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Stage design for Undercover Presents. A production that covers famous albums and a different band covers each song.

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Set and setting2017 marked the 50th anniversary of the Summer of Love in 1969. San Francisco, and the greater Bay Area, were put on the map for the huge impact of hippy culture, numerous musicians and concerts put on Bill Graham, and Berkeley protests. This was the same year as the seminal album by The Beatles, Sgt. Pepper's Lonely Hearts Club Band.

Set and Setting,


                              is a grassroots collective that gathers musicians from every corner of the Bay Area music community to celebrate the influence of classic albums. 

The concept is simple: bands are invited based on their enthusiasm for the album from a range of musical genres that reflect the diverse styles and cultures that make bay area music unique. Each band picks a different song from the album and infuses it with their distictive sound and personality.




The main inspiration for the design came from the iconic album cover art. At first I thought about attempting to re-create the cut-outs of famous celebrities that stood with The Beatles. However, I figured that the many musicians that would be performing on the stage would make better stand ins. Instead I zoomed in on the florals and greanery that surrounded the group.

The main inspiration


                   of the design became a heart made out of fake flowers with LED lights that flashed to the beat of the music. A heart to represent the sentiment of free love and peace that blanketed the summer of 69'. An extra cool aspect of the heart was that it changed colors with the theater lights.

The center piece


           was a recreation of the Bay Bridge and the clock tower, or Campanile, at UC Berkeley. Because the concert was being held at the newly renovated UC Theater, in Berkeley, I wanted to represent symbols that connected iconic Haight & Ashbury with the important political protests of UC Berkeley.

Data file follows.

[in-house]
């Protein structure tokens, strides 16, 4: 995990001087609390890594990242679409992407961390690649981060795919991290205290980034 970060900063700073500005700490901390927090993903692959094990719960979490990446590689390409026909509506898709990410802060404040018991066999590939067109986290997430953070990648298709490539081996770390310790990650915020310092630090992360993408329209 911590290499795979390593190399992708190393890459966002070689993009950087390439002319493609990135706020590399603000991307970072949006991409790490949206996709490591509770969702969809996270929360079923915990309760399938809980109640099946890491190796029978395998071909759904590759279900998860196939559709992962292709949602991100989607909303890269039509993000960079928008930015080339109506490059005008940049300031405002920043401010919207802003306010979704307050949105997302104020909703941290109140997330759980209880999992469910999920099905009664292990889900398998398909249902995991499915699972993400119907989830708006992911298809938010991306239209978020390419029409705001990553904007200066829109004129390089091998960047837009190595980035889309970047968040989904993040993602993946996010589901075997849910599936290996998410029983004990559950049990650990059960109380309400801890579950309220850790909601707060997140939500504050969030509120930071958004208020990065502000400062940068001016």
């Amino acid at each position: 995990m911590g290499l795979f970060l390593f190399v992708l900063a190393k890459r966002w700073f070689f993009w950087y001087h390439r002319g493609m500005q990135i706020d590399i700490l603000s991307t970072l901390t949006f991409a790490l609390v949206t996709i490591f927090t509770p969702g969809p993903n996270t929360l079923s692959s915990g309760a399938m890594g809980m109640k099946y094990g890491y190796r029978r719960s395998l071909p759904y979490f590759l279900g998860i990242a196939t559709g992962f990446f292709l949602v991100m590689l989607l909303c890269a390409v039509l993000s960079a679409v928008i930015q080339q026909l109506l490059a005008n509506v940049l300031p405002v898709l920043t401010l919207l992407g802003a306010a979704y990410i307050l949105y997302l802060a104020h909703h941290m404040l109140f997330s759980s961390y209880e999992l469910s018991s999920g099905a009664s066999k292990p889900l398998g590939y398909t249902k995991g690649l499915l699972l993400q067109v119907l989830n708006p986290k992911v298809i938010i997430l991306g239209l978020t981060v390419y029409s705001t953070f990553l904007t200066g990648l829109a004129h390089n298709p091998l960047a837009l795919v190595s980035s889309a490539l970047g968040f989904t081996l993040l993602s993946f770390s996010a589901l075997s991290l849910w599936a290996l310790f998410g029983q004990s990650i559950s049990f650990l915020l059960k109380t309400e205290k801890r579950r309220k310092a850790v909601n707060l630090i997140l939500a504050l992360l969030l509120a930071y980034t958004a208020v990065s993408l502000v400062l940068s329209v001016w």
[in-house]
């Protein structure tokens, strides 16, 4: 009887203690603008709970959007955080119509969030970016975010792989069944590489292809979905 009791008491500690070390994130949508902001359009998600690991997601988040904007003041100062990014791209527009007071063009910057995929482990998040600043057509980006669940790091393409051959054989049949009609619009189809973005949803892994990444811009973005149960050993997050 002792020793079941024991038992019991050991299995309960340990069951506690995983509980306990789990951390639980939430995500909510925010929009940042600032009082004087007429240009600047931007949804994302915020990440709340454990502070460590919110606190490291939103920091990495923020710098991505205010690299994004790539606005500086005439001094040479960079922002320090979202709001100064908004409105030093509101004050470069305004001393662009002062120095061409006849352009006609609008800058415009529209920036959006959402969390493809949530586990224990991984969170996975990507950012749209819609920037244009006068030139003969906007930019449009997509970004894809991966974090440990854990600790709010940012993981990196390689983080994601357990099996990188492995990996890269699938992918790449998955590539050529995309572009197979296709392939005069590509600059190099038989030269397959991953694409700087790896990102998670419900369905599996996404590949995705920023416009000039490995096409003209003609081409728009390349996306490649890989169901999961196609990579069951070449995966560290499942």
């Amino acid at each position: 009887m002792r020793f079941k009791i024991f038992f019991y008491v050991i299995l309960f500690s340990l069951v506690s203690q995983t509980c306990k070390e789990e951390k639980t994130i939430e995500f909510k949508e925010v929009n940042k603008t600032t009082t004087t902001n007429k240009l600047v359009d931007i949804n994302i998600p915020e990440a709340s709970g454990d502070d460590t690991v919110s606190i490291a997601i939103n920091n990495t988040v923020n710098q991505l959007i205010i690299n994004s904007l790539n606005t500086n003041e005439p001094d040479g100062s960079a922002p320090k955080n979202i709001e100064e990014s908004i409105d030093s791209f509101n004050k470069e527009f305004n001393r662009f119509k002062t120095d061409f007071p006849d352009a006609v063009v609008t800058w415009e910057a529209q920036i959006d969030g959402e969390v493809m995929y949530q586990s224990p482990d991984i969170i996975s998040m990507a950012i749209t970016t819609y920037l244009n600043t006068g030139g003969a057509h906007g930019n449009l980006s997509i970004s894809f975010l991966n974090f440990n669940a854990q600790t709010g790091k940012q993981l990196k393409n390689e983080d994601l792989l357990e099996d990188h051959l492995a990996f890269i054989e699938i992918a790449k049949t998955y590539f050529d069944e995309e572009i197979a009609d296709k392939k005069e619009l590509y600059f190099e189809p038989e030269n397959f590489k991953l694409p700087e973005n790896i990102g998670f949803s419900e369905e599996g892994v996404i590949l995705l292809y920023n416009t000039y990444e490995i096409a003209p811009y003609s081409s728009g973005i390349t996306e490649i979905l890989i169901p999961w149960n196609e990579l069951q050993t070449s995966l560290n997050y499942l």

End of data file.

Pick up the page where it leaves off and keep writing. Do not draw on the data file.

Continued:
Flanking the    heart


                               recorded on the album is Mina Momeni, an Iranian woman musician who could not perform her song live on stage. The solution was to project a video of her performance and have a string quartet perform the song with her.


I took an old curtain and sewed the Bart logo onto it with enough white space to project her image on it, as well as project the name of each band and title of hte song they're performing. The idea is that you are being taking on a musical journey and the Bart train is your conductor / navigator.

One of the musicians


                   was cutting palm leaves from a tree near my art studio and tying them to the massive speakers on either side of the stage. This was a nod to the palm trees that flanked either side of the Sgt. Pepper's album cover.

The last piece


            to the incredible team at the UC Theater for helping me complete the installation and de-installation. Also for their creative support.

A special thanks 

                       Undercover team, the musicians, and the UC Theater was an unforgettable experience. Not to mention making huge sculptures that were hung on a huge stage and seen by hundreds of people. 

Working with the

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